Dominic LynchNovember 06, 2020
Tristan da Cunha. Photo by Yagerq, Wikimedia Commons.

Imagine the most remote place you have visited.

Now imagine that remoteness and isolation on an island slightly larger than Manhattan. Imagine that island in the middle of the South Atlantic Ocean, more than 1,500 miles away from the next closest settlement. Finally, imagine sharing that island with just 245 other people.

That is Tristan da Cunha.

Tristan is 1,511 miles west of Cape Town, South Africa, and over 2,000 miles east of the Falkland Islands. Its population is 246. It is the most remote settled island on earth, and a small Catholic community not only survives there but thrives.

The previously uninhabited Tristan was first discovered by the Portugese explorer Tristão da Cunha in 1506 but was not permanently settled until 1816 when the British established a military outpost to monitor Napoleon’s exile on the only other inhabited island in the region, Saint Helena, more than 1,300 miles away. The island has maintained a permanent settlement since then.

The lone settlement is called Edinburgh of the Seven Seas and contains most of the trappings of mainland life: homes, a grocery store, the post office, a small hospital and even a bar.

The first Catholics to arrive on the island were Irish sisters Elizabeth and Agnes Smith, who settled on Tristan in 1908 with their husbands. Agnes established the Catholic community that still operates today.

Tristan itself is pastoral in nature, dominated by Queen Mary’s Peak, the mountain that rises more than 6,000 feet out of the ocean and that created the strip of habitable land. The lone settlement is called Edinburgh of the Seven Seas and contains most of the trappings of mainland life: homes, a grocery store, the post office, a small hospital and even a bar. The island’s economy is supported mostly by commercial fishing—crawfish is the island's speciality—and subsistence farming. Every native islander comes from one of seven families, mostly of English and Irish descent, but American, South African and Italian ancestry are also represented.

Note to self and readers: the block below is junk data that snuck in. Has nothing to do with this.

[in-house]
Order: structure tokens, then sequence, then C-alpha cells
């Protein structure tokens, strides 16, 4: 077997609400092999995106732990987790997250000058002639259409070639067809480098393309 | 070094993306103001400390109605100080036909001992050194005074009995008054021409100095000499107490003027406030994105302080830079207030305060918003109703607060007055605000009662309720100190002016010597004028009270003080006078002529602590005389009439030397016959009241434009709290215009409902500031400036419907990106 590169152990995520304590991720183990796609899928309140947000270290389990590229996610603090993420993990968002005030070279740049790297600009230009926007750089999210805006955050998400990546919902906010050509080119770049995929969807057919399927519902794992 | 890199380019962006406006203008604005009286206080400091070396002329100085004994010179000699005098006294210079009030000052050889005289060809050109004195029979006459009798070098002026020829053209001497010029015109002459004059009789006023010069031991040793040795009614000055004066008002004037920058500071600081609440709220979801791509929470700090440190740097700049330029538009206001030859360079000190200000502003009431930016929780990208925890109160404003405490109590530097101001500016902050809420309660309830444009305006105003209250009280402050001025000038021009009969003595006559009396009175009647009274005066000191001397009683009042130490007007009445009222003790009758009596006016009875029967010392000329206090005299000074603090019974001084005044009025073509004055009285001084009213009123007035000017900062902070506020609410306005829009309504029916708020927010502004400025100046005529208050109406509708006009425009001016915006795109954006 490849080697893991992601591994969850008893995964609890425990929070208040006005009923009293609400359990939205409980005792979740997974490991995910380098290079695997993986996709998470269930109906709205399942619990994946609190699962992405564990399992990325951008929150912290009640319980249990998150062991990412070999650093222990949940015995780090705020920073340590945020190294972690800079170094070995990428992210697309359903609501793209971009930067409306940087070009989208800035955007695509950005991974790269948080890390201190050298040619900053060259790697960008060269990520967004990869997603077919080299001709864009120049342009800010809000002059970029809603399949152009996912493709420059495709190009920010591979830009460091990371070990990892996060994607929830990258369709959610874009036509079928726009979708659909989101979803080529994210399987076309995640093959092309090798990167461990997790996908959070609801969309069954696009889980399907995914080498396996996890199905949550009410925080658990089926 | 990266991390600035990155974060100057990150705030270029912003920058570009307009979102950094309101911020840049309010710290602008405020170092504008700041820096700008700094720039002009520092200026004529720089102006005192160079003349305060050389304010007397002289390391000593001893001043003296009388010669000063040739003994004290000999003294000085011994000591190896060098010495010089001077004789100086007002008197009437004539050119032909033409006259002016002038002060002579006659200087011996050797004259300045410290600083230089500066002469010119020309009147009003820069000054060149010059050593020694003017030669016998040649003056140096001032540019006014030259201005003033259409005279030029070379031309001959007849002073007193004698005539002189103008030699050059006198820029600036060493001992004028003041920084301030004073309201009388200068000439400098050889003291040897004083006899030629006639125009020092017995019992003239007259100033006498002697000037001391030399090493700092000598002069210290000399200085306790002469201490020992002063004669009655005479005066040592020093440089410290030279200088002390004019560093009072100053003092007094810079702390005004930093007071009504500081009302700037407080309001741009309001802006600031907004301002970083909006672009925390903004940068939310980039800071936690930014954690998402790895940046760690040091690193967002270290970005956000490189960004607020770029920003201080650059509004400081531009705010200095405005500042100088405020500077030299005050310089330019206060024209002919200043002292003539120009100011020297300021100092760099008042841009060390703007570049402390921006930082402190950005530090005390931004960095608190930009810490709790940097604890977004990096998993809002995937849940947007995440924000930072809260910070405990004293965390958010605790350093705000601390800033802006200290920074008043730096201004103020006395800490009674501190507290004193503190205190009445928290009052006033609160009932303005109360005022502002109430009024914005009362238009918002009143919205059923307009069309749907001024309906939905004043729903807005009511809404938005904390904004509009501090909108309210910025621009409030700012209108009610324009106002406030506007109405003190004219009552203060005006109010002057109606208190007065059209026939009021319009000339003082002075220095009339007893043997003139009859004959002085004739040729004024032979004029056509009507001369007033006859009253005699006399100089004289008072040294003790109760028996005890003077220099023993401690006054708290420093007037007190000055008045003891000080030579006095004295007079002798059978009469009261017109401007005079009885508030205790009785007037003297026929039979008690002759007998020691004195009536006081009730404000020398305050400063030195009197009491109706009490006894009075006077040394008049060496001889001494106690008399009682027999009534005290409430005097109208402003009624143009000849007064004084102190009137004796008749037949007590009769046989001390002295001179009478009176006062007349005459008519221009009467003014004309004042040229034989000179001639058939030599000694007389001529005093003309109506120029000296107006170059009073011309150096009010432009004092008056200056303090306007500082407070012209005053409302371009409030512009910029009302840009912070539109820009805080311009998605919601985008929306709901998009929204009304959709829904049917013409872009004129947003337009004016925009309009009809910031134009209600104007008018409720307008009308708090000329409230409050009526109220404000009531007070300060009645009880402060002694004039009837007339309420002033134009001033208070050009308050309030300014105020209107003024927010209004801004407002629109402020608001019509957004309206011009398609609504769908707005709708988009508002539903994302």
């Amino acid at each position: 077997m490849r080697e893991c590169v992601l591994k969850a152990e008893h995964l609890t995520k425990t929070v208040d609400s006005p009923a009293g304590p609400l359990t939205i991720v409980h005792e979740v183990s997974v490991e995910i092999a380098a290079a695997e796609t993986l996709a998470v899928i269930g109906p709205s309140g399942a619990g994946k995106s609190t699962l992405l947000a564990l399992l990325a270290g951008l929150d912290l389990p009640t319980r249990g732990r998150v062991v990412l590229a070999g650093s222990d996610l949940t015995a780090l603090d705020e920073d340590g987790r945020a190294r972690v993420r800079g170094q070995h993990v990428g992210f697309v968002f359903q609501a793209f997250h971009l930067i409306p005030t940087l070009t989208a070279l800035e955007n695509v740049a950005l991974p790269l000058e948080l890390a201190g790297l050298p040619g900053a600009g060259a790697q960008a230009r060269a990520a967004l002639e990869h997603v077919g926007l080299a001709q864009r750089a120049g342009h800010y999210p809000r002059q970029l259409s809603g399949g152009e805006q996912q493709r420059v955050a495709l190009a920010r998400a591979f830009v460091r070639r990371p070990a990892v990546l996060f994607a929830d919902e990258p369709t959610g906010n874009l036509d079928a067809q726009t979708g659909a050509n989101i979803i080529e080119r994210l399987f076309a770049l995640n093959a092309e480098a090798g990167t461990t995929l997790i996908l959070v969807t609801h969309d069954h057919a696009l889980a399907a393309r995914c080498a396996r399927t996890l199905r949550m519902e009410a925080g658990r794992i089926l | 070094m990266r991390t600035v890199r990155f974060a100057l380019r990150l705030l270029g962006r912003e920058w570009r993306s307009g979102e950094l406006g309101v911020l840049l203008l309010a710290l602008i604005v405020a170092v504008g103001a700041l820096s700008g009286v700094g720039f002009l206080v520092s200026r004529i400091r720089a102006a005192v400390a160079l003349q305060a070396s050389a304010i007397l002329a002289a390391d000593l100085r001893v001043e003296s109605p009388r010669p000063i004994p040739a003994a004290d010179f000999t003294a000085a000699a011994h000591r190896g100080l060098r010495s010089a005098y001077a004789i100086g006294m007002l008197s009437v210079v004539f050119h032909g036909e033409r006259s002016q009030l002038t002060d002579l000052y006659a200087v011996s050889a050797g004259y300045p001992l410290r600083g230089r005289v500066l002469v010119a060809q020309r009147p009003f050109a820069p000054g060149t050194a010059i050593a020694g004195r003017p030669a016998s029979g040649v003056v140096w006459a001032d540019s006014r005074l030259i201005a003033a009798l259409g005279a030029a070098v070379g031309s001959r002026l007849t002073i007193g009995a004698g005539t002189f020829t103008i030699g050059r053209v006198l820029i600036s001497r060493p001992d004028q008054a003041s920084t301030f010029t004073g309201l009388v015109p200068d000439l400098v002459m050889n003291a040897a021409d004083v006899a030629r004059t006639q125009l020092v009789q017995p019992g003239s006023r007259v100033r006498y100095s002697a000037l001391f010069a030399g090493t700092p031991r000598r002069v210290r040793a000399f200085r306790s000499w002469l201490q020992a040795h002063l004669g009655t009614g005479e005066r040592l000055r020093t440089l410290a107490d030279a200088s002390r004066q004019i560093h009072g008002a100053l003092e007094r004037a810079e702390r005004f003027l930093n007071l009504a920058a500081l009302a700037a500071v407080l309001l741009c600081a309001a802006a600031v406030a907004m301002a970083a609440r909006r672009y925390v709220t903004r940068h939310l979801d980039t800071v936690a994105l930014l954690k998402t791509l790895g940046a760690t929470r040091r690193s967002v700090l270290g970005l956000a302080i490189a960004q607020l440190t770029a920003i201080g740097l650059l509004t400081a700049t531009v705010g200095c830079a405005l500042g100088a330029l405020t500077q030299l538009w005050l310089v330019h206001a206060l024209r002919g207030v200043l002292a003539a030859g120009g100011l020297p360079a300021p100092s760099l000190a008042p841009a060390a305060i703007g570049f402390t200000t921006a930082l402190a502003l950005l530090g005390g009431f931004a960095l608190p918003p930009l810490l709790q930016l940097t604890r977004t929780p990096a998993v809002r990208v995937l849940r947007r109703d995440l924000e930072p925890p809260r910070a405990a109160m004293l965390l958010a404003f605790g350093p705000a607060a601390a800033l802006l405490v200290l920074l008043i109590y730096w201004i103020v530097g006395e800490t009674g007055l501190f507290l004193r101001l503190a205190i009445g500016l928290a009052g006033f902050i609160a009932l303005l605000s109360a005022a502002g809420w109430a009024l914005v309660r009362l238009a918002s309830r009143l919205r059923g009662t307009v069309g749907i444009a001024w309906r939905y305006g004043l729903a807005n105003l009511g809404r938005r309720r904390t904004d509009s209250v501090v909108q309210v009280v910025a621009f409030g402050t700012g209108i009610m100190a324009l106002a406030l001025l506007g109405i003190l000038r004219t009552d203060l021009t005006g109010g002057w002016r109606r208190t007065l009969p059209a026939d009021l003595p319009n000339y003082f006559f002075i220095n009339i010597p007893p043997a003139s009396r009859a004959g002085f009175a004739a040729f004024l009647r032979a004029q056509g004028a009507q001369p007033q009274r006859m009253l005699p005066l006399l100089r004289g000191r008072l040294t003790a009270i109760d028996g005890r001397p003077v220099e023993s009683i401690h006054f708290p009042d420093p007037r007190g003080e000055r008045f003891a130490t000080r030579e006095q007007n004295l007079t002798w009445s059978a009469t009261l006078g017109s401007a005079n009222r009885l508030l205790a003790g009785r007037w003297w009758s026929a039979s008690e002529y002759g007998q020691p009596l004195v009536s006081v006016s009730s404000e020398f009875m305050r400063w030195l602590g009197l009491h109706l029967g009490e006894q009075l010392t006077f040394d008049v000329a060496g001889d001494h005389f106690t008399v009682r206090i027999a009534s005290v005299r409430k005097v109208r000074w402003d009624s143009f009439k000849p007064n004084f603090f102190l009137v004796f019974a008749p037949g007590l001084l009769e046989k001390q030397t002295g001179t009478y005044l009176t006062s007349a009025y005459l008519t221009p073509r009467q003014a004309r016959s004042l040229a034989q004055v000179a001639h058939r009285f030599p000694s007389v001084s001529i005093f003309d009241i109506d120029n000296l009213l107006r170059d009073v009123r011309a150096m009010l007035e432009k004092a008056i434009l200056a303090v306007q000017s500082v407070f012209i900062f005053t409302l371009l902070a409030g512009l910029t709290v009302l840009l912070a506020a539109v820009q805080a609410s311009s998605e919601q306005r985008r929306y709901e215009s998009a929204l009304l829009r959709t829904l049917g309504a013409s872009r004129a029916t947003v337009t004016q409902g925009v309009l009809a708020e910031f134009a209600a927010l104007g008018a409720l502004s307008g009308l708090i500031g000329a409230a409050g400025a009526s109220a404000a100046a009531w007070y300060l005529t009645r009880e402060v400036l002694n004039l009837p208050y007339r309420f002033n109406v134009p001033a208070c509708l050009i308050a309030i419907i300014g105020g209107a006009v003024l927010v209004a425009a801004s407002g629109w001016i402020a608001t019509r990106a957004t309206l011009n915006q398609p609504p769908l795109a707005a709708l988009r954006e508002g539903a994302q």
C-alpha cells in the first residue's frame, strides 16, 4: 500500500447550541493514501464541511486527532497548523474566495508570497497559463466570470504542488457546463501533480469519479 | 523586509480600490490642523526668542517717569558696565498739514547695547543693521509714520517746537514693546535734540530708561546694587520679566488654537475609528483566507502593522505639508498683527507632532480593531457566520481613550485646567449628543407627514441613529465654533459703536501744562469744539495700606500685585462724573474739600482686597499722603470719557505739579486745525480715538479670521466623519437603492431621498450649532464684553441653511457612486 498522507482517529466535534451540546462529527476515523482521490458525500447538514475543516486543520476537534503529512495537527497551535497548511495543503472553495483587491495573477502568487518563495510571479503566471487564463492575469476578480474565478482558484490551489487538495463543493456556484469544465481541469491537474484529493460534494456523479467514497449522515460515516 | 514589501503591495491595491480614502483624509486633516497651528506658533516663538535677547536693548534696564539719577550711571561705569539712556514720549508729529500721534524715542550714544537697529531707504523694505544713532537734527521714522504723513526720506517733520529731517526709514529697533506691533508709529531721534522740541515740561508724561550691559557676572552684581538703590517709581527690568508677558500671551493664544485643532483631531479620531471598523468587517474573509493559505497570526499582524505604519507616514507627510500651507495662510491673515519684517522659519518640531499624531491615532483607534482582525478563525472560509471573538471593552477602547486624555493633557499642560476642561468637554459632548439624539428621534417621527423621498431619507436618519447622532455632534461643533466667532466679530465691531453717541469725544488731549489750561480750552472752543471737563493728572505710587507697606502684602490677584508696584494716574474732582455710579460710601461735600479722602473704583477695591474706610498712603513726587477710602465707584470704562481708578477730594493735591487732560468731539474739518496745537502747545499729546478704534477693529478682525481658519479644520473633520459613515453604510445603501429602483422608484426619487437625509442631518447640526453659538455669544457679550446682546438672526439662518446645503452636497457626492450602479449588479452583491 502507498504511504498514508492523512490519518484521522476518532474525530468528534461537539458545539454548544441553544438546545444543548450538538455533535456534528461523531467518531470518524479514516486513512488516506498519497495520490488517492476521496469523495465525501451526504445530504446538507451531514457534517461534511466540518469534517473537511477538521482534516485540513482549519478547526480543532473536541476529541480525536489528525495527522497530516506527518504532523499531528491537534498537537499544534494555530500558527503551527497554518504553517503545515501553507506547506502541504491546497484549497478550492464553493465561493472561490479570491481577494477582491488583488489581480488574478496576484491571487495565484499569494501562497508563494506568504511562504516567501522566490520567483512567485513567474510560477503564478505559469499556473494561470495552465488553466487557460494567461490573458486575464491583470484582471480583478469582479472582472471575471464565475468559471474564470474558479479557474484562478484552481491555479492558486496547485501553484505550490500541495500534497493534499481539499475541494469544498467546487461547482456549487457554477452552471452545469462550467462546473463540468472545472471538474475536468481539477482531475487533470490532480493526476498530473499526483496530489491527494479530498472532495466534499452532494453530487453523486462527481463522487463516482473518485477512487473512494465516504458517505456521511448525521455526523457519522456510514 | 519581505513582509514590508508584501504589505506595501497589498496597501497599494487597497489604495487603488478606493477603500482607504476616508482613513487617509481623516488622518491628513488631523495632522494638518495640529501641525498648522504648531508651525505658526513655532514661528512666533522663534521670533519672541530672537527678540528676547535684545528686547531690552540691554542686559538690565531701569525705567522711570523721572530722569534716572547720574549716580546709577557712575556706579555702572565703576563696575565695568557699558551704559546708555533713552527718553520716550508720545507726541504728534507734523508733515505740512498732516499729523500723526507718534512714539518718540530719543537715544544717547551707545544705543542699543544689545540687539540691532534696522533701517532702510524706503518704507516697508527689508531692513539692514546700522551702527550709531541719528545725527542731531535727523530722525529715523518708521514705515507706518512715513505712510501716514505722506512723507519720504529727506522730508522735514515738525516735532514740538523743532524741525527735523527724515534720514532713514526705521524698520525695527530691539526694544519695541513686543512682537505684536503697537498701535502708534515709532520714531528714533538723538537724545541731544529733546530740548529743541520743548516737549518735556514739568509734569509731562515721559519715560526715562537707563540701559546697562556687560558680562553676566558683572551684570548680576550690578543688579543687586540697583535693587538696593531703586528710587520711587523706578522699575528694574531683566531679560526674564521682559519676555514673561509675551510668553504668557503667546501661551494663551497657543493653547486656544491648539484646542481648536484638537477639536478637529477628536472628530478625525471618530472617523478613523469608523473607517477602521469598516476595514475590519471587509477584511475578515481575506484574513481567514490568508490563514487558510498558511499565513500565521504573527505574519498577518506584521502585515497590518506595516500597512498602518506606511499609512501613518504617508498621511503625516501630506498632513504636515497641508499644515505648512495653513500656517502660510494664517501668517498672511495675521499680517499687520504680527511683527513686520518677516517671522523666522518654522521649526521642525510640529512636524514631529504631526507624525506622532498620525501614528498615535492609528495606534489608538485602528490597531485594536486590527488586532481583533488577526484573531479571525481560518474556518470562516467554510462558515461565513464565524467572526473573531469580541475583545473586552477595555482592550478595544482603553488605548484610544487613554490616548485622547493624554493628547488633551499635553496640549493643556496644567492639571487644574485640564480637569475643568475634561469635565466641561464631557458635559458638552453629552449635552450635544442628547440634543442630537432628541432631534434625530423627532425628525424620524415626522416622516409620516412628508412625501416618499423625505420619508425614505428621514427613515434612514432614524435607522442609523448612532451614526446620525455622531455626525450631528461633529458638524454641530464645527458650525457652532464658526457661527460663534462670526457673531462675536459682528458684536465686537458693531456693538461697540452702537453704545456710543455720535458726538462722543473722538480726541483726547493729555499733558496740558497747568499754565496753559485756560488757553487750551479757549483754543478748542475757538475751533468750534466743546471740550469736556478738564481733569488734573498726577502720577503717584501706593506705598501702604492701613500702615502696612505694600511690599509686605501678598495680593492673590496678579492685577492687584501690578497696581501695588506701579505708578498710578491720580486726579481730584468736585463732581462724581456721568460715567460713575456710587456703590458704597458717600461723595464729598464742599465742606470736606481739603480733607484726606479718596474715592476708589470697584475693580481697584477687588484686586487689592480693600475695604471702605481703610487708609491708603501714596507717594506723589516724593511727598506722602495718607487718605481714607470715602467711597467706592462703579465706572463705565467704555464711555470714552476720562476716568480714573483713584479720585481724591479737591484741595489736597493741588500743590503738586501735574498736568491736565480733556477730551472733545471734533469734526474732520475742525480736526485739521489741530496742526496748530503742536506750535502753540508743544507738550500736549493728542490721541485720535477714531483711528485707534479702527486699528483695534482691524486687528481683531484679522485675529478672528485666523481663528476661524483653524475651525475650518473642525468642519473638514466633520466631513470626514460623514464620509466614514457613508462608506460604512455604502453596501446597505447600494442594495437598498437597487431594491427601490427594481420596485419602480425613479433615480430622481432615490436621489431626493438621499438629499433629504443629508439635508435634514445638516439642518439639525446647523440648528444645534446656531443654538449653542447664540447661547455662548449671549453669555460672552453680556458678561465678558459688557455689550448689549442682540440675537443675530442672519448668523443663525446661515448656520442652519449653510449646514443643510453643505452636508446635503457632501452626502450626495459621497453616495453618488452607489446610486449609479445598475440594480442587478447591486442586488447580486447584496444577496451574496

Ecclesiastically, Tristan is considered a mission of the church and is grouped with the Falkland Islands, which are located about 2,500 miles away. The island’s formal ecclesial status is the Apostolic Prefecture of the Falkland Islands and the Ecclesiastical Mission sui iuris of Saint Helena, Tristan da Cunha and Ascension Island. “Mission sui iuris” is a designation for remote areas or areas with very few Catholics; other such missions include Afghanistan and the Turks and Caicos islands.

St. Joseph’s Church, the island’s Catholic church, is located near the center of the settlement. Although it is a nondescript building, its elongated nave, pitched red roof and tall steeple make it unmistakably a church. Inside is a colorful and beautiful Mary, Star of the Sea stained glass window, pews and, of course, a tabernacle and altar.

There are currently about 42 Catholics on the island, according to James Glass, the chief islander and day-to-day administrator of St. Joseph’s. According to Mr. Glass, the number of Catholics has ebbed and flowed over time.

“In the beginning, there were more Catholics than Anglicans,” Mr. Glass said. “But they didn’t have a regular priest on the island and some of the Catholics married into the Anglican church and converted.” But in 1987, a new Catholic church was constructed on the island. “Now some of the Anglicans have married Catholics and converted, and the Catholic population is actually increasing.”

There are currently about 42 Catholics on the island, according to James Glass, the chief islander and day-to-day administrator of St. Joseph’s. According to Mr. Glass, the number of Catholics has ebbed and flowed over time.

Tristan still does not have a permanent resident priest. In 2016, the Rev. Hugh Allan of the Norbertine Order was appointed the ecclesiastic superior for Tristan, Ascension and Saint Helena, and the apostolic administrator of the Falkland Islands. Based in the United Kingdom, Abbot Hugh makes the trip to Tristan once a year.